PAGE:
Now in its third week, the Occupy Wall Street movement gains momentum by the day. Last week, over 700 airline pilots marched with the protestors, Marines and soldiers joined in over the weekend, and thousands of union workers joined the protestors on Wall Street yesterday. Meanwhile, sister movements are cropping up across the country.
While the group has been criticized for its lack of focus and “vague demands,” its message has proven to be galvanizing. People who have lost jobs and homes, while bankers have taken bonuses after taxpayer bailouts, understand the message instantly. Workers who have lost their health care, unemployed college graduates saddled with crippling loans, and parents who can barely keep a roof over their children’s heads, are all ready to express their anger toward CEOs who lay off thousands of workers and then receive bonuses as their reward.
While it is not yet clear what the participants will be able to accomplish, they deserve our attention. Remarkable for 1) its youthful base, 2) its ability to attract participants across the political spectrum, 3) the power of its message (“We are the 99% that will no longer tolerate the greed and corruption of the 1%”), 4) its commitment to building consensus in its daily meetings, and 5) its use of non-violent tactics, this movement commands respect.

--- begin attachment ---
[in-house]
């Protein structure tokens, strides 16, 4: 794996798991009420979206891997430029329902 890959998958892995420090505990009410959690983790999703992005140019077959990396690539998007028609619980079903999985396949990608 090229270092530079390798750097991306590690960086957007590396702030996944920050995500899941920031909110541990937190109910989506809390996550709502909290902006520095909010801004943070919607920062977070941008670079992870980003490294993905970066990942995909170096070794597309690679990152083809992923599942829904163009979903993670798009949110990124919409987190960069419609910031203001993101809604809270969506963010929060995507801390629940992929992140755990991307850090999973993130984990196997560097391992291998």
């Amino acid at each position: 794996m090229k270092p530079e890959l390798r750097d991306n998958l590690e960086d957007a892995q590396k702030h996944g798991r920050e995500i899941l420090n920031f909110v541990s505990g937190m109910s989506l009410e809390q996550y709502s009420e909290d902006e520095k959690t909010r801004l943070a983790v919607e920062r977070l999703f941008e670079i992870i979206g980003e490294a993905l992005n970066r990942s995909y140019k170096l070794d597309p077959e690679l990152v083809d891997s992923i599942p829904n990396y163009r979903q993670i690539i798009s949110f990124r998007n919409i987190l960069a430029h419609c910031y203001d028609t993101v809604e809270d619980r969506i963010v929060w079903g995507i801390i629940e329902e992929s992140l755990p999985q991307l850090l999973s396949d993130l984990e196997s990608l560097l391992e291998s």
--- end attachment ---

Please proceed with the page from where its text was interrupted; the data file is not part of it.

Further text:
Protestors are tired of bankers and corporations getting off scot-free while ordinary people pay the price. Protestors object to many actions of Wall Street in the past few years, such as the one exposed 15 months ago in the Time article, “How Goldman Trashed a Town.” In this case, as in many others, no aspect of the transaction was illegal (although a strong case could be made that many aspects of the transaction were unethical), so financiers were not held accountable for their actions, and ordinary towns and citizens paid.
Likening themselves to the “Arab spring” protestors, Occupy Wall Street organizers believe in the power of consistent, sustained, nonviolent presence. And they just may be right. They may be able to accomplish, outside the political system, what no one inside the political system has been able to accomplish. They may be the ones who can call our nation back to its soul in the midst of Wall Street greed and manipulation.
They are worth watching.